Chapter XVIII: The 1936 Pacific Coast Maritime Strike

The San Francisco waterfront was alive with activity. Longshoremen were working day and night shifts as the employers stepped up the pace to get as much cargo moving as fast as possible and their ships out to sea. Negotiations between them and the workers were to start, and the employers knew that a strike was looming, one that would tie up the entire West Coast from Alaska to Mexico.

There was no doubt about it: the shipowners were bursting at the seams in their desire to take on the unions and once and for all bust them. In July they had informed the unions that they were dissatisfied with the existing contracts and did not want to renew them. Here it was August 20 and negotiations were getting nowhere, because the shipowners kept telling the unions that they wanted to go back and restore the pre-1934 strike conditions. They insisted that the unions give up control of the hiring halls and that the longshoremen give up the six-hour day they had won in that strike.

While the shipowners pressed on with their "to hell with unions" attitude, the sea-going unions were demanding the eight-hour day aboard ships with paid overtime and also many other long-sought conditions and improvements. The shipowners' reply was that the whole matter be resubmitted to arbitration and, in the interim, the pre-1934 conditions be re-imposed. Earl King, speaking for the Firemen, told the shipowners to "go to hell."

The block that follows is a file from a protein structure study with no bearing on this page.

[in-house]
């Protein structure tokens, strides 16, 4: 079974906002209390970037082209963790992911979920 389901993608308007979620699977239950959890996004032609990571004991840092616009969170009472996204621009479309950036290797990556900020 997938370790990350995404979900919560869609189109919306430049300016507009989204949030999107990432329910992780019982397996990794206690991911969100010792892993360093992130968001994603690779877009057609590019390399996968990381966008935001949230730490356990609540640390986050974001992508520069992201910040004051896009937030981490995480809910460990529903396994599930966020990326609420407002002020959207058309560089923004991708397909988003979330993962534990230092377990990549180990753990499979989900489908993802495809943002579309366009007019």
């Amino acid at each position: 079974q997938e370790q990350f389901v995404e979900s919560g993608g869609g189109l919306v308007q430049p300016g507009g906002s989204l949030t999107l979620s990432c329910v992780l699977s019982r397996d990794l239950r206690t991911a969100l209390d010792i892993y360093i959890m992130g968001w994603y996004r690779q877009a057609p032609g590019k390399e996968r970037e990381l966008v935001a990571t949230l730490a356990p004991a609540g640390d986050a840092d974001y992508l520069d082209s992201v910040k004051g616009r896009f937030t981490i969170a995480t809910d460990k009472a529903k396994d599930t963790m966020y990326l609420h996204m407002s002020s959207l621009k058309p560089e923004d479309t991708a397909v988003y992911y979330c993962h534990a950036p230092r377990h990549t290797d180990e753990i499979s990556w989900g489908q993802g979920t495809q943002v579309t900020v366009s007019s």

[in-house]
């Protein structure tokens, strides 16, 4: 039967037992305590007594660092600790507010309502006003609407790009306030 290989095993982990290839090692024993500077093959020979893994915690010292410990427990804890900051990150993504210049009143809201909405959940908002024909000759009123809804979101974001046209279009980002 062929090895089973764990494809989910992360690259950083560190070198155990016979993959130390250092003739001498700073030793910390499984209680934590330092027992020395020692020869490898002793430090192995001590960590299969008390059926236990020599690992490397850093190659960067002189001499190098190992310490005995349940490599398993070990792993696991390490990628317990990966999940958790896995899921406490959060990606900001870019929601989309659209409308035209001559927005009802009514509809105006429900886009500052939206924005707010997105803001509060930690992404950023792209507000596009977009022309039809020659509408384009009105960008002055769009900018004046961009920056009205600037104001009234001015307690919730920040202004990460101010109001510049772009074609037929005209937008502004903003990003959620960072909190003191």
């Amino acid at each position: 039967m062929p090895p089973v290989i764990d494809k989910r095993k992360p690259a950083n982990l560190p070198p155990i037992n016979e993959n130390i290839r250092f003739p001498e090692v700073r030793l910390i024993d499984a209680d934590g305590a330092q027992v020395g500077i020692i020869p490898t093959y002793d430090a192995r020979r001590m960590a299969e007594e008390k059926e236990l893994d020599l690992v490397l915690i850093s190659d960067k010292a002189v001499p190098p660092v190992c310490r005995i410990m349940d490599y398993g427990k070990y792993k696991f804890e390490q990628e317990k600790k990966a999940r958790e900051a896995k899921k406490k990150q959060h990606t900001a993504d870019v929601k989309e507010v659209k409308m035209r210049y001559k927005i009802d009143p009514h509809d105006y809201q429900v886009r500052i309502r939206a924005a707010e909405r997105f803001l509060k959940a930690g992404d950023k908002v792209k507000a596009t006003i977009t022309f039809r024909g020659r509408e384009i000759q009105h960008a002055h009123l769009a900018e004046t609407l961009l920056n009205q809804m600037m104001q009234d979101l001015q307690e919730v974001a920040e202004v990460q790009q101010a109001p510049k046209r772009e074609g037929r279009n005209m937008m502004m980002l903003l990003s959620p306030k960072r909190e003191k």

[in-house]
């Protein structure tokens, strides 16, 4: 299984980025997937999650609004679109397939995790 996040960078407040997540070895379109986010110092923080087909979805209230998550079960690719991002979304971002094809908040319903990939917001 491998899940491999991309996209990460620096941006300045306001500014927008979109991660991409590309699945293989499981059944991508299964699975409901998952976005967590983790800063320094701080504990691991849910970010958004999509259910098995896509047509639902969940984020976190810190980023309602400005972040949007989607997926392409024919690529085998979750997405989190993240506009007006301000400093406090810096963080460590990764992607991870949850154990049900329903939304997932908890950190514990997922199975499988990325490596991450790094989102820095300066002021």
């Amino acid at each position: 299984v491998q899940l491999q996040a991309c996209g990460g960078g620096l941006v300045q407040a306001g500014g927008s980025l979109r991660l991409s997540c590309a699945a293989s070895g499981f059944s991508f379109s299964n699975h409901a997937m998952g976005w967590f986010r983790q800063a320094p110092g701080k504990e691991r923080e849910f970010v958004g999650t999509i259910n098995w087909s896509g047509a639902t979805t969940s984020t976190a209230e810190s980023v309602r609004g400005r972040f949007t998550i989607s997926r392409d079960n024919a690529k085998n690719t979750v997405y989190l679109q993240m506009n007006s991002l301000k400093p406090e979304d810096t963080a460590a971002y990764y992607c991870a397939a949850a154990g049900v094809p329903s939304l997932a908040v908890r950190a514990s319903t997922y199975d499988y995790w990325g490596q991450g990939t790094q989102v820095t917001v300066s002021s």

It was nice to be back in San Francisco. I got myself a room in a cheap Embarcadero hotel, stowed my gear and went to the union hall to register and pay some dues. King, secretary of the Marine Firemen's Union, met me as I entered the hall. "Just the guy I wanted to see," he said. "When you get squared away with your book, let's go out and have some coffee. I want to talk to you."

King was one of the most honest and progressive union leaders on the West Coast. He was a big, roly-poly, soft-hearted guy who had worked his way up the union ranks. He managed to involve the rank and file in every action of the union.

"You know," he said to me in the waterfront restaurant, "we're about to get shafted by the shipowners. Negotiations ain't going nowhere. These bastards are hell-bent on locking us out. Up to now they haven't been able to bust up the unity we built on this coast. they think a long strike will split us apart. If things continue this way, we'll set up a strike committee and you better get on it."

"Why me?" I asked. "What about all the old-timers? Shouldn't they be on it?"

"Of course," he said. "But we want some young guys on it that have a lot of spunk and energy. Don't worry; the old-timers will be in the background shoring you up. Don't worry about them. Right now I want you to stick around and help with the union paper, the Black Gang News. It's only a mimeographed sheet, but it has a lot of potential. There are still a few weak cracks in our armor, and we don't have much time before the employers come down on us hard. We better get ourselves in ship-shape to meet them. There's too much at stake. You have your job cut out. I'm going to have you work with the guy that's editing the paper now, so you can get a grasp on things. How about starting in the morning?"

I agreed.